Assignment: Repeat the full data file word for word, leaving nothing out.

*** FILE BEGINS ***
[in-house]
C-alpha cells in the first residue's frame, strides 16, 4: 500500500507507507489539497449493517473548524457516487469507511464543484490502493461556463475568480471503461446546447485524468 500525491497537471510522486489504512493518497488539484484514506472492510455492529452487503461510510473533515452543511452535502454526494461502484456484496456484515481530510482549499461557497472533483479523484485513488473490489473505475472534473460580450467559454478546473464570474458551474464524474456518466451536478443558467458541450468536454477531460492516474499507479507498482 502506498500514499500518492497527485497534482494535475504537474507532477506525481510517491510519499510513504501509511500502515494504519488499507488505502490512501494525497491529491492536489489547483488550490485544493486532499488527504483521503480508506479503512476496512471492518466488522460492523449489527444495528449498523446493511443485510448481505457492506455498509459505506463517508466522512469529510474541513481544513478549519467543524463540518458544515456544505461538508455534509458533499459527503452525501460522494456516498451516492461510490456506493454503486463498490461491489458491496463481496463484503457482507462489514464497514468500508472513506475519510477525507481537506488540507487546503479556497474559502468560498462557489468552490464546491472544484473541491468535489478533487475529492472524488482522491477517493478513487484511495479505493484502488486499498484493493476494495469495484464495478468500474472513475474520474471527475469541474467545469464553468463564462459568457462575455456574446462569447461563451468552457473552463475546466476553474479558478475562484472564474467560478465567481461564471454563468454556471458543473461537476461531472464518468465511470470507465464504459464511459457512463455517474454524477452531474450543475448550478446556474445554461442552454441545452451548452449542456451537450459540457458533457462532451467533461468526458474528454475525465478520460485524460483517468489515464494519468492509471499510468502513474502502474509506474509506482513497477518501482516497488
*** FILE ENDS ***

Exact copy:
[in-house]
C-alpha cells in the first residue's frame, strides 16, 4: 500500500507507507489539497449493517473548524457516487469507511464543484490502493461556463475568480471503461446546447485524468 500525491497537471510522486489504512493518497488539484484514506472492510455492529452487503461510510473533515452543511452535502454526494461502484456484496456484515481530510482549499461557497472533483479523484485513488473490489473505475472534473460580450467559454478546473464570474458551474464524474456518466451536478443558467458541450468536454477531460492516474499507479507498482 502506498500514499500518492497527485497534482494535475504537474507532477506525481510517491510519499510513504501509511500502515494504519488499507488505502490512501494525497491529491492536489489547483488550490485544493486532499488527504483521503480508506479503512476496512471492518466488522460492523449489527444495528449498523446493511443485510448481505457492506455498509459505506463517508466522512469529510474541513481544513478549519467543524463540518458544515456544505461538508455534509458533499459527503452525501460522494456516498451516492461510490456506493454503486463498490461491489458491496463481496463484503457482507462489514464497514468500508472513506475519510477525507481537506488540507487546503479556497474559502468560498462557489468552490464546491472544484473541491468535489478533487475529492472524488482522491477517493478513487484511495479505493484502488486499498484493493476494495469495484464495478468500474472513475474520474471527475469541474467545469464553468463564462459568457462575455456574446462569447461563451468552457473552463475546466476553474479558478475562484472564474467560478465567481461564471454563468454556471458543473461537476461531472464518468465511470470507465464504459464511459457512463455517474454524477452531474450543475448550478446556474445554461442552454441545452451548452449542456451537450459540457458533457462532451467533461468526458474528454475525465478520460485524460483517468489515464494519468492509471499510468502513474502502474509506474509506482513497477518501482516497488